Are you a cyber crook’s guinea pig—or the next target?

Online criminals use some countries as testing grounds to see if they can take their attacks big time.

 

You don’t need to watch out for this scam, do you—an ad for super-cheap UGG boots on Facebook with writing in Czech?

“Vanocni darky,” it says—meaning “Christmas gifts” in English. And it shows www.uggs.cz, a Czech site.

The ad is not real and the cyber crooks behind it are out to steal your credit card number, according to security researchers at ESET’s WeLiveSecurity

That’s bad. But if you don’t live in the Czech Republic, you might dismiss this as a faraway scheme only affecting people in distant countries.

It may be time to change your view.

 

This site, Uggs.cz, tries to steal your credit card number, according to ESET’s WeLiveSecurity. Image from Uggs.cz.

 

Cybersecurity experts say digital attackers often try out their cons on one country first. If successful, they may expand their reach—and hit closer to your home.

“Sometimes they start the first malicious steps in their own country because of language reasons and possible targets—banks, apps,” said ESET’s Lukas Stefanko to Archer News. 

If the scam is a winner, they can translate their cyber fraud into more languages and target more countries.

“Yes,” Stefanko said. “We see sometimes this exact scenario.”

 

Facebook ads for Uggs.cz can trick people into giving their credit card numbers to crooks, said ESET’s WeLiveSecurity. Image from Uggs.cz.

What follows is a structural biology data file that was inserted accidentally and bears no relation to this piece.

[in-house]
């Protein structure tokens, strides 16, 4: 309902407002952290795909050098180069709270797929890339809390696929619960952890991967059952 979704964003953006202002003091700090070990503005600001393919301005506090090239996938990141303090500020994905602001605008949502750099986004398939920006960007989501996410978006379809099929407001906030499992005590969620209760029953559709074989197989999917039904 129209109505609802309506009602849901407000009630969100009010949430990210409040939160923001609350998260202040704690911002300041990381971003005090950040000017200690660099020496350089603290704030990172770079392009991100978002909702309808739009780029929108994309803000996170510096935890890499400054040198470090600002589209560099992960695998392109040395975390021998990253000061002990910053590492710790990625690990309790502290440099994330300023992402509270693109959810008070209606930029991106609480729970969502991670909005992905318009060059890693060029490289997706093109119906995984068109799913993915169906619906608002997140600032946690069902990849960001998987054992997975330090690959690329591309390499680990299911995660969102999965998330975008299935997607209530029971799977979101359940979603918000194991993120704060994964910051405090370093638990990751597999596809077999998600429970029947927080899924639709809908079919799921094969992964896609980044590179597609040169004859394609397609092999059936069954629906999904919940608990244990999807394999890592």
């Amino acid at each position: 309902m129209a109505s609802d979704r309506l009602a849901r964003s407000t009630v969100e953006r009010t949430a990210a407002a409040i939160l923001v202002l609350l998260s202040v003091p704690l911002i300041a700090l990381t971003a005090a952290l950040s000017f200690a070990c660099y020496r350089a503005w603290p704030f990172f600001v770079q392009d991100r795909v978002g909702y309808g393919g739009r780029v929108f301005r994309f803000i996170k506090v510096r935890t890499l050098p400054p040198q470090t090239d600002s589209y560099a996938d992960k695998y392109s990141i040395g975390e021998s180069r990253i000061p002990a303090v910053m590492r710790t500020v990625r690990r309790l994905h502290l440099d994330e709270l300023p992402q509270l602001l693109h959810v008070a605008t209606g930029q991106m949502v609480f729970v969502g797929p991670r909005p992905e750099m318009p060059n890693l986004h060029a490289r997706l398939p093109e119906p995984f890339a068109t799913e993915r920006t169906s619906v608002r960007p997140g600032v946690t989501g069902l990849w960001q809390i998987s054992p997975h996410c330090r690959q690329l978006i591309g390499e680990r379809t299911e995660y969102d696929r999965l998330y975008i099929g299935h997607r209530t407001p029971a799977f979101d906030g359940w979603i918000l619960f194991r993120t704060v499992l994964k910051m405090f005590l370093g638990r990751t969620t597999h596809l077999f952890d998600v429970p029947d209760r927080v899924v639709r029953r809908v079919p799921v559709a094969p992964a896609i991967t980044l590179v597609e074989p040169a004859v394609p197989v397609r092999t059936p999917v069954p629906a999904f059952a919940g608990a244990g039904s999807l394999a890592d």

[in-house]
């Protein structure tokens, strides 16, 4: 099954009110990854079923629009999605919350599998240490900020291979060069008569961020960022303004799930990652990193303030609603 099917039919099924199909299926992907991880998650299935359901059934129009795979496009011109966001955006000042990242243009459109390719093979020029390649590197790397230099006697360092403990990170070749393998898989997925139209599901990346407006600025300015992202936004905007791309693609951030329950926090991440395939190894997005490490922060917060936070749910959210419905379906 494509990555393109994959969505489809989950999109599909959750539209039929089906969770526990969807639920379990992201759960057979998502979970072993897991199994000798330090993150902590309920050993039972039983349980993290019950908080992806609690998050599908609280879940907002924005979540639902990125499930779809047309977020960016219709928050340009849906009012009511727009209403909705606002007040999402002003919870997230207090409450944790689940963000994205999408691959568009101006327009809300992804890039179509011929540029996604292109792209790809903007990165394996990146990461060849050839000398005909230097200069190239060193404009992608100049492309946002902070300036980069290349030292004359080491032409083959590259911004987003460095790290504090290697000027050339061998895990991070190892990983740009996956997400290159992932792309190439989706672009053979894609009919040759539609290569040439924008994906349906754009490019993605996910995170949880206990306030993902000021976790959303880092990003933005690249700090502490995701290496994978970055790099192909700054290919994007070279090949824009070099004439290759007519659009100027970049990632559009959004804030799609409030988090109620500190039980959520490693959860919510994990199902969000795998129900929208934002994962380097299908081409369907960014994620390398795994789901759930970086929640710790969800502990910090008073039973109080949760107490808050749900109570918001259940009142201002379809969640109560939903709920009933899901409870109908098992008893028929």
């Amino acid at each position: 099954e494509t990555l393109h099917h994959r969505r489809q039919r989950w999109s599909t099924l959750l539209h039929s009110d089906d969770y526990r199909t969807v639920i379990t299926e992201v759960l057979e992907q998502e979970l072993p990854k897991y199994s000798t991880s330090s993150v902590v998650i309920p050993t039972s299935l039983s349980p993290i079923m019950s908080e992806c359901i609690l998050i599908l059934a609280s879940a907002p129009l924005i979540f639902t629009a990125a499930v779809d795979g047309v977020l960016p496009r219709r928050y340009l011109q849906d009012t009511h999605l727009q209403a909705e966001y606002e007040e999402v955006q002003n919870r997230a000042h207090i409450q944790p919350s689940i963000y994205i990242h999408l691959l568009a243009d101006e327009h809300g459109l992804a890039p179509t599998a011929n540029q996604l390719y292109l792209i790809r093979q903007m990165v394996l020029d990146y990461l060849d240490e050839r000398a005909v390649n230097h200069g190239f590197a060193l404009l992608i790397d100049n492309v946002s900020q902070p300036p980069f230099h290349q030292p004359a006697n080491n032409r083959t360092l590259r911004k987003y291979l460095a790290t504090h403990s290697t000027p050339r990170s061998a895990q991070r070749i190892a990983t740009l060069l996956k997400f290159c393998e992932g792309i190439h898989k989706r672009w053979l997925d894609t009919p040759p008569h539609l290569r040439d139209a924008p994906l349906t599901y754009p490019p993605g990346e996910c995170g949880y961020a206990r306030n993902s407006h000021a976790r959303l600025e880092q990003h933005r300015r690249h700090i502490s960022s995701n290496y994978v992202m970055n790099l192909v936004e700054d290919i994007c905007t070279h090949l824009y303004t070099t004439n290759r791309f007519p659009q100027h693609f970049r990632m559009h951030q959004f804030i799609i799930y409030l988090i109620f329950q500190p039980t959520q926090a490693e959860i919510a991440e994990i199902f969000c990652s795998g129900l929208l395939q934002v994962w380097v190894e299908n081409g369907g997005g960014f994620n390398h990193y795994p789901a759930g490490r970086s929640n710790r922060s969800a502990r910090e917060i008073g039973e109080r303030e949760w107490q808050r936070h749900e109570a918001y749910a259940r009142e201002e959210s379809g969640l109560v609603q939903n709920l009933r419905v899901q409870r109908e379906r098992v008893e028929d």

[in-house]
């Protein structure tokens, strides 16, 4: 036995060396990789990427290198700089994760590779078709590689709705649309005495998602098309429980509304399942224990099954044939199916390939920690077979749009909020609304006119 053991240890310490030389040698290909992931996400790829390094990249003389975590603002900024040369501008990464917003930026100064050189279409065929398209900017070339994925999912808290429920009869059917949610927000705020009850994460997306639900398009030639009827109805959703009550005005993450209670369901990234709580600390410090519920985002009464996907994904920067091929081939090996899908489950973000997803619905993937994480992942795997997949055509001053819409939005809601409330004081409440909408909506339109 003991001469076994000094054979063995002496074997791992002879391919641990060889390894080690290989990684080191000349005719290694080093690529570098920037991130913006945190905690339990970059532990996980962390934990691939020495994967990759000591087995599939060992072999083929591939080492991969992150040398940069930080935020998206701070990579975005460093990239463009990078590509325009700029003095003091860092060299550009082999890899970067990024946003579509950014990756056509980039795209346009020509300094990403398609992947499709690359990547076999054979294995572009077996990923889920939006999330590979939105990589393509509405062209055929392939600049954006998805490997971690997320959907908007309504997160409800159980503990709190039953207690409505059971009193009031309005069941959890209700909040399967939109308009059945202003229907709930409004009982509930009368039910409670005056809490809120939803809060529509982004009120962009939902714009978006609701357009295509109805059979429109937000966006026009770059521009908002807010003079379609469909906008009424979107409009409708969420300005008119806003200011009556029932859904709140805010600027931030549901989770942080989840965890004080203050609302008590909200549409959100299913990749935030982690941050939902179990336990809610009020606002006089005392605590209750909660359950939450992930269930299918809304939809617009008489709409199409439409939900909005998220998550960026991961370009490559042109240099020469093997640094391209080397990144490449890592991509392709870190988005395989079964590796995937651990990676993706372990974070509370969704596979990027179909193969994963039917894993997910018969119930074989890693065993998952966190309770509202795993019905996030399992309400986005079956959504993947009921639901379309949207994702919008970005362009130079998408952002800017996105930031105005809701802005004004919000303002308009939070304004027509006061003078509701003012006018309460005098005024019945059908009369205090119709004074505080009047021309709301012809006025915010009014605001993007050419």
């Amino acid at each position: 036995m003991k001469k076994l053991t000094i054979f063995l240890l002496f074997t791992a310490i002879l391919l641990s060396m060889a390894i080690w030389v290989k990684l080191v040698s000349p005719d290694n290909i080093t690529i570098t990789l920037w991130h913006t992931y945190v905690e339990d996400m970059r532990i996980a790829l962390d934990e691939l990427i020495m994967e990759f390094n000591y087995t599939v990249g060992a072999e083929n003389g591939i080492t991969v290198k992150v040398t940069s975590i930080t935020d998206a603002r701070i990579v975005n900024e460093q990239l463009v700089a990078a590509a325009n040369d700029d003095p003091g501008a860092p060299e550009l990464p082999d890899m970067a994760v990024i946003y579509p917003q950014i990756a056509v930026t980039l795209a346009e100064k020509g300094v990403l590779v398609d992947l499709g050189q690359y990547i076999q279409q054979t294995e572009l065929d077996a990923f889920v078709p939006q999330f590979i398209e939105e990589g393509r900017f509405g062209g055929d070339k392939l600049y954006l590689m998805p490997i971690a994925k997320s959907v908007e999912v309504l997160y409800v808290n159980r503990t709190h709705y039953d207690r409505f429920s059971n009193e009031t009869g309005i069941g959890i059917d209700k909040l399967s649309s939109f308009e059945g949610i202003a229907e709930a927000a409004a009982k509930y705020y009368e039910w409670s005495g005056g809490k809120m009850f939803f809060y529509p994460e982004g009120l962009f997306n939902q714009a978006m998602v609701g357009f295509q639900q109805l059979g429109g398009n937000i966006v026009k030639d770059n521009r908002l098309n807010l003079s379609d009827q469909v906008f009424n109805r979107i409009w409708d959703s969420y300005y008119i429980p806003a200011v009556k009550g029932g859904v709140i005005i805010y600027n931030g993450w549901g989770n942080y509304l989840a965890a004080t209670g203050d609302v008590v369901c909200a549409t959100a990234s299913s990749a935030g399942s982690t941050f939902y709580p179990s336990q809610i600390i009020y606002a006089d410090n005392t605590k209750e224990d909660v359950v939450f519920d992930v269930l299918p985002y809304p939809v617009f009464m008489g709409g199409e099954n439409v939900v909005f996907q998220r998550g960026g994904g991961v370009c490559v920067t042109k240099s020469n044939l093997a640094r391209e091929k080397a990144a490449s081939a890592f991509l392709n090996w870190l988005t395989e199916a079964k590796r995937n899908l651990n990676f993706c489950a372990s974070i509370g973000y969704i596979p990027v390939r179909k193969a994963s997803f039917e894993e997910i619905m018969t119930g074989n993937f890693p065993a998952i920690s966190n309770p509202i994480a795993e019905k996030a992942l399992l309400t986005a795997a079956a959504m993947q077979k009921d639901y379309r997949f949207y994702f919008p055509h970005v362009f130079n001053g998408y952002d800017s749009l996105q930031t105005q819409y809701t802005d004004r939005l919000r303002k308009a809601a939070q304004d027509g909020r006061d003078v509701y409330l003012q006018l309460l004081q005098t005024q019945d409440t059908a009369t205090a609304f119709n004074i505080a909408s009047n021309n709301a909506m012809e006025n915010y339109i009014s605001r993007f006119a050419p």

No place like home

This kind of home-based scheme-testing can happen on a consumer level—like the fake UGG boots ads—or on a much bigger scale. 

“Many times, researchers will see new malware used in these areas as a test bed first, then if successful, the tool will be used in a much broader attack targeting other governments and organizations,” said security researcher Brian Batholomew with Kaspersky Lab.

He mentioned a cyber threat group called ‘Sofacy’—also known as ‘Fancy Bear’ and ‘APT28’—which targets military and government organizations around the world, according to Kaspersky Lab.

“For example, Sofacy, who is believed to be Russian-based, will target other Russian-based victims such as media and individuals considered to be a threat, before using the same malware on European and U.S.-based targets,” Bartholomew told Archer News.

 

The German parliament building or ‘Bundestag.’ Experts say Sofacy targeted the German Bundestag, as well as many other locations including the White House.

 

Not just language

Language is not the only motivator. Some malicious hacking groups may choose a certain testing ground because their guinea pigs can’t fight back. 

“This is a common tactic for many countries to ‘test’ their methods on a small audience who may be less likely to detect it or do anything to defend against it,” Bartholomew said.

The trial run could play out in a smaller country with a weaker government.

“Many of the actor groups believed to be originating out of China typically test their malware on Taiwan and Tibet before moving on to other targets such as Western governments and corporations,” said Bartholomew.

 

Lhasa, Tibet. Chinese-based attack groups often test their malware on smaller countries like Tibet before moving on to Western countries, according to Kaspersky Lab.Photo credit: archer10 (Dennis) 80M Views via Foter.com / CC BY-SA

 

Like the flu